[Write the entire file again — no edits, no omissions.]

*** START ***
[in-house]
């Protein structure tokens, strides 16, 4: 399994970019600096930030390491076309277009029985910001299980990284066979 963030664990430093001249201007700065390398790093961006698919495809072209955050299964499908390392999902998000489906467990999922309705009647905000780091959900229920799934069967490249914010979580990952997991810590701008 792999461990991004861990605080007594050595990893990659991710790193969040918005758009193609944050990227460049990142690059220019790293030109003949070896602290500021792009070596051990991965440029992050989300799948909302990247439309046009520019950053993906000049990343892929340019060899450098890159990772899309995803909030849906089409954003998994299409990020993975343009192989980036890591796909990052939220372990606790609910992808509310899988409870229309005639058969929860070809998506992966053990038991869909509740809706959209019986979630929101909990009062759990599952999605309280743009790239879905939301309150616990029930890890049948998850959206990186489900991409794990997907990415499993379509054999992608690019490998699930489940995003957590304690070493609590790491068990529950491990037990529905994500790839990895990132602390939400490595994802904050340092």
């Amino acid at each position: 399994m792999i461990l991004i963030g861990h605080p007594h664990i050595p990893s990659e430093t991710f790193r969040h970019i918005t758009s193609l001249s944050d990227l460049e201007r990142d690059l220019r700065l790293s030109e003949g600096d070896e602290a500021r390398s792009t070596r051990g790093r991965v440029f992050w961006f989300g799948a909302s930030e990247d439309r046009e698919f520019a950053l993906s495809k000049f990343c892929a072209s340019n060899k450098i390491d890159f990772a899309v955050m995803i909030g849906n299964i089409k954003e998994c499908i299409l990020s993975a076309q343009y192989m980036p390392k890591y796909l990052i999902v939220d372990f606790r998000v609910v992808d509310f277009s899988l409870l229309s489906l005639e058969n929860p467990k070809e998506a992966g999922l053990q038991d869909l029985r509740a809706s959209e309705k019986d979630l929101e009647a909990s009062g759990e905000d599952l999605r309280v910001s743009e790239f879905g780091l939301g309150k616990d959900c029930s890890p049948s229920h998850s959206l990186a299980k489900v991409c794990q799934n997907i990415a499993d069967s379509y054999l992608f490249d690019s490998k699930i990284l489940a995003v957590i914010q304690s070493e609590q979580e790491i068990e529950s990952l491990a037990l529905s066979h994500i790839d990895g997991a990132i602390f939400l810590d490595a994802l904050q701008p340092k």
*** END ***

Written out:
[in-house]
């Protein structure tokens, strides 16, 4: 399994970019600096930030390491076309277009029985910001299980990284066979 963030664990430093001249201007700065390398790093961006698919495809072209955050299964499908390392999902998000489906467990999922309705009647905000780091959900229920799934069967490249914010979580990952997991810590701008 792999461990991004861990605080007594050595990893990659991710790193969040918005758009193609944050990227460049990142690059220019790293030109003949070896602290500021792009070596051990991965440029992050989300799948909302990247439309046009520019950053993906000049990343892929340019060899450098890159990772899309995803909030849906089409954003998994299409990020993975343009192989980036890591796909990052939220372990606790609910992808509310899988409870229309005639058969929860070809998506992966053990038991869909509740809706959209019986979630929101909990009062759990599952999605309280743009790239879905939301309150616990029930890890049948998850959206990186489900991409794990997907990415499993379509054999992608690019490998699930489940995003957590304690070493609590790491068990529950491990037990529905994500790839990895990132602390939400490595994802904050340092």
């Amino acid at each position: 399994m792999i461990l991004i963030g861990h605080p007594h664990i050595p990893s990659e430093t991710f790193r969040h970019i918005t758009s193609l001249s944050d990227l460049e201007r990142d690059l220019r700065l790293s030109e003949g600096d070896e602290a500021r390398s792009t070596r051990g790093r991965v440029f992050w961006f989300g799948a909302s930030e990247d439309r046009e698919f520019a950053l993906s495809k000049f990343c892929a072209s340019n060899k450098i390491d890159f990772a899309v955050m995803i909030g849906n299964i089409k954003e998994c499908i299409l990020s993975a076309q343009y192989m980036p390392k890591y796909l990052i999902v939220d372990f606790r998000v609910v992808d509310f277009s899988l409870l229309s489906l005639e058969n929860p467990k070809e998506a992966g999922l053990q038991d869909l029985r509740a809706s959209e309705k019986d979630l929101e009647a909990s009062g759990e905000d599952l999605r309280v910001s743009e790239f879905g780091l939301g309150k616990d959900c029930s890890p049948s229920h998850s959206l990186a299980k489900v991409c794990q799934n997907i990415a499993d069967s379509y054999l992608f490249d690019s490998k699930i990284l489940a995003v957590i914010q304690s070493e609590q979580e790491i068990e529950s990952l491990a037990l529905s066979h994500i790839d990895g997991a990132i602390f939400l810590d490595a994802l904050q701008p340092k």